the initial setup of JHBuild.  Now, you need to do more work with
JHBuild because it requires more tools to work.  This is accomplished
via "bootstrapping".  To do this, execute the following command from
any directory (assuming ~/bin is in your PATH)

# jhbuild bootstrap

This will take about 15 minutes to run, and will download, build, and
install a bunch of components needed by JHBuild and the build
process.  Everything gets placed into the "checkoutdir" and "prefix"
directories you specified in ~/.jhbuildrc.

At this point, you should be good to go, but just to be safe, try the
following command:

# jhbuild sanitycheck

It should output nothing.  If it outputs something, then it's telling
you what's missing.  On Fedora Core 3, sanitycheck should work just
fine after a bootstrap has been done,

---+++ Build GNOME

You're now ready to build GNOME for the first time!  Starting the
build process is very simple:

# jhbuild tinderbox

This starts the build process, and JHBuild will automatically pull
modules off the network (including GNOME CVS and other places), build
them, and install them.

JHBuild's tinderbox option will create an index.html and other *.html
files in the directory you specified as your tinderbox_outputdir in
~/.jhbuildrc.  Remember that you have to create this directory by
hand; JHBuild will not create it for you.

To monitor the build progress, point your browser to the index.html
file.  JHBuild will update index.html each step of the way.  Green
means good.  Red means bad.  If you want to get an idea of just how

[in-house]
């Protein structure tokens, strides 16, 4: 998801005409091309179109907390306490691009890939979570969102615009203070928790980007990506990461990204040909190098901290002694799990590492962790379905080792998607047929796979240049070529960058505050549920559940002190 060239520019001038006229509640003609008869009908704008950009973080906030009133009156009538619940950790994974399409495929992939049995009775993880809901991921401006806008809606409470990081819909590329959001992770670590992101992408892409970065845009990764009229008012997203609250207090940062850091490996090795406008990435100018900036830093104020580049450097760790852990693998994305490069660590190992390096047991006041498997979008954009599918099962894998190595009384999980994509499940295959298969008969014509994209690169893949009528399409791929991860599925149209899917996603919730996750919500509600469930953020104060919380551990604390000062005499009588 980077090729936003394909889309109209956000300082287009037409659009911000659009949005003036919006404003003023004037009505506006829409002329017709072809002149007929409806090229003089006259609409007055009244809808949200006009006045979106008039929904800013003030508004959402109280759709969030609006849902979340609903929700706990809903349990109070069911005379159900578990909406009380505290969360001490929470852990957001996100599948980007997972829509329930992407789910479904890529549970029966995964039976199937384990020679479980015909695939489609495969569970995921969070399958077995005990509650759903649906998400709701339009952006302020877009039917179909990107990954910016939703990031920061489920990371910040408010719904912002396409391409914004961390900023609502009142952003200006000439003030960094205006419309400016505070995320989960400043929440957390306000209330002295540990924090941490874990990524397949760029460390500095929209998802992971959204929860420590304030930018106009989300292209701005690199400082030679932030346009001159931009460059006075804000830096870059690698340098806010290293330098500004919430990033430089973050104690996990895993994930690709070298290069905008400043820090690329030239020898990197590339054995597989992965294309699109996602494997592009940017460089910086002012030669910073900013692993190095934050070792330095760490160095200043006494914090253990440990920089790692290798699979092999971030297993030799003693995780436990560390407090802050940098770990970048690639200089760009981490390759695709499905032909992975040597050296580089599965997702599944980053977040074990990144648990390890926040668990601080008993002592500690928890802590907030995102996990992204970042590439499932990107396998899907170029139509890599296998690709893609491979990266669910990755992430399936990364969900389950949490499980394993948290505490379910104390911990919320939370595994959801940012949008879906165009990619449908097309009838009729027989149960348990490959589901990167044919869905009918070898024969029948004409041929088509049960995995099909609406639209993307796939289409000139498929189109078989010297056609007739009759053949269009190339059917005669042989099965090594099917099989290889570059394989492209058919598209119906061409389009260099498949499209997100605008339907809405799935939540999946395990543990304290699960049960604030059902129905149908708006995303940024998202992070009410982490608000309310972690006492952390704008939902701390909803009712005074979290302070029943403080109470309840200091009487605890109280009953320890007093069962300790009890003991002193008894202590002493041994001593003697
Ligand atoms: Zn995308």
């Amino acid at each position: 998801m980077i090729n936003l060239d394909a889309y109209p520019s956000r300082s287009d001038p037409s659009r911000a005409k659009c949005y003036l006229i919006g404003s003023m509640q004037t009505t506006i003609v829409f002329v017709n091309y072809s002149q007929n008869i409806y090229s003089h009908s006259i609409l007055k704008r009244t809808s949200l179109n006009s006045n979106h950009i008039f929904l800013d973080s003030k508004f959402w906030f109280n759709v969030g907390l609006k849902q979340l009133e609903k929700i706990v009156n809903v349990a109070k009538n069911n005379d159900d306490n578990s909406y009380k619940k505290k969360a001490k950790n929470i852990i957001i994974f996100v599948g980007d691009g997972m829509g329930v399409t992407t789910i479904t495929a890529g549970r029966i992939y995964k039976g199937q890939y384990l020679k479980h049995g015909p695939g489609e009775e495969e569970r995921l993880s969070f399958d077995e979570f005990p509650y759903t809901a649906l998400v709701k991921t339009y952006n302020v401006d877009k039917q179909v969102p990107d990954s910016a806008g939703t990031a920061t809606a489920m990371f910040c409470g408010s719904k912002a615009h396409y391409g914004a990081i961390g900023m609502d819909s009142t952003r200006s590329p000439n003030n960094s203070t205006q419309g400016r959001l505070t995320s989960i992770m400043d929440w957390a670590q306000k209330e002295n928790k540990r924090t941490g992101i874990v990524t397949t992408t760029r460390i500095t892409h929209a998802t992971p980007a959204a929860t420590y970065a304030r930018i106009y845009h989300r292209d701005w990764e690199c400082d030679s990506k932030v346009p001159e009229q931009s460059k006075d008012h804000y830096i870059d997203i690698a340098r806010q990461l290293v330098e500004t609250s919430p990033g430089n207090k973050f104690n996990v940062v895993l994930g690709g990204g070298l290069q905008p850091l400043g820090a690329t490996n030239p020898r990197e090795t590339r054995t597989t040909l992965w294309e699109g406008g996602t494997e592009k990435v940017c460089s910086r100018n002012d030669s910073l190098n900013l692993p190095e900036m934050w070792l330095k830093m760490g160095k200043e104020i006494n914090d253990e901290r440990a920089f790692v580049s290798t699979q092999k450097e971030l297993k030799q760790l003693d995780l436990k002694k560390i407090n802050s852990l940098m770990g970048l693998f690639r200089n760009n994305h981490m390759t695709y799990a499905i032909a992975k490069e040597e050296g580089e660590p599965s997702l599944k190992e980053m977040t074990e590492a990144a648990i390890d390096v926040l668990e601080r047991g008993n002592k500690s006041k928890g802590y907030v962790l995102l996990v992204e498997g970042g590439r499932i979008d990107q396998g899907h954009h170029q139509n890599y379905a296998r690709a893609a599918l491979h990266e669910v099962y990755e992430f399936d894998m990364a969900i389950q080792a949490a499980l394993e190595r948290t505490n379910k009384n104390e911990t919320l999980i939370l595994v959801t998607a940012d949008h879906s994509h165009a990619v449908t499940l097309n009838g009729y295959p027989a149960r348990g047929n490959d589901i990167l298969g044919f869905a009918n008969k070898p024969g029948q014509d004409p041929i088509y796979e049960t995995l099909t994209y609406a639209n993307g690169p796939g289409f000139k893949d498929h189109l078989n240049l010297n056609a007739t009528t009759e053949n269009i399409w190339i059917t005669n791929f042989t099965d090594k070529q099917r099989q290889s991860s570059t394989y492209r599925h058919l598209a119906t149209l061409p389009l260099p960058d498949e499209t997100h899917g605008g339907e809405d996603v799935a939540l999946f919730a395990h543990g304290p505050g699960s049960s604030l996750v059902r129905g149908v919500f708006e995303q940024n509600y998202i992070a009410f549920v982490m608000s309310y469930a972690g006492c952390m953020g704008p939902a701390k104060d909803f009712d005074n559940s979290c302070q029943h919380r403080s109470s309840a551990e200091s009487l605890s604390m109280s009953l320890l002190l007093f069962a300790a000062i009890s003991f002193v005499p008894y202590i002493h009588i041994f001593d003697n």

far along the build is, you can run the following command to get a
complete list of all the modules that will be built:

# jhbuild list

NOTE: You might get the following warning in the build logs for some
of the modules:

...alocal/pkg.m4:5 warning: underquoted definition of PKG_CHECK_MODULES

It's OK to ignore this warning.

---++++ Fix Howl

Howl has been introduced in 2.10.  It will break the build because it
depends upon static libraries.  You'll notice its failure by seeing
nice red spots in the lovely HTML produced by tinderbox.  Since howl
is so deeply nested in the dependency list, it's failure to build will
also cause most of the rest of the build to fail.

So...keep an eye on your tinderbox.  When you see howl fail, kill
your "jhbuild tinderbox" process ("Ctrl-C" should work, but you might
need to use "Ctrl-Z" followed by "kill -9 %1" to kill it).  Then
perform the following steps:

# cd ~/work/gnome
# rm -rf howl-0.9.8
# gunzip -c howl-0.9.8.tar.gz | tar xvf -
# cd howl-0.9.8
# jhbuild shell
# ./configure --prefix=/home/wwalker/work/gnome-bld
# make
# make install
# jhbuild tinderbox --start-at=howl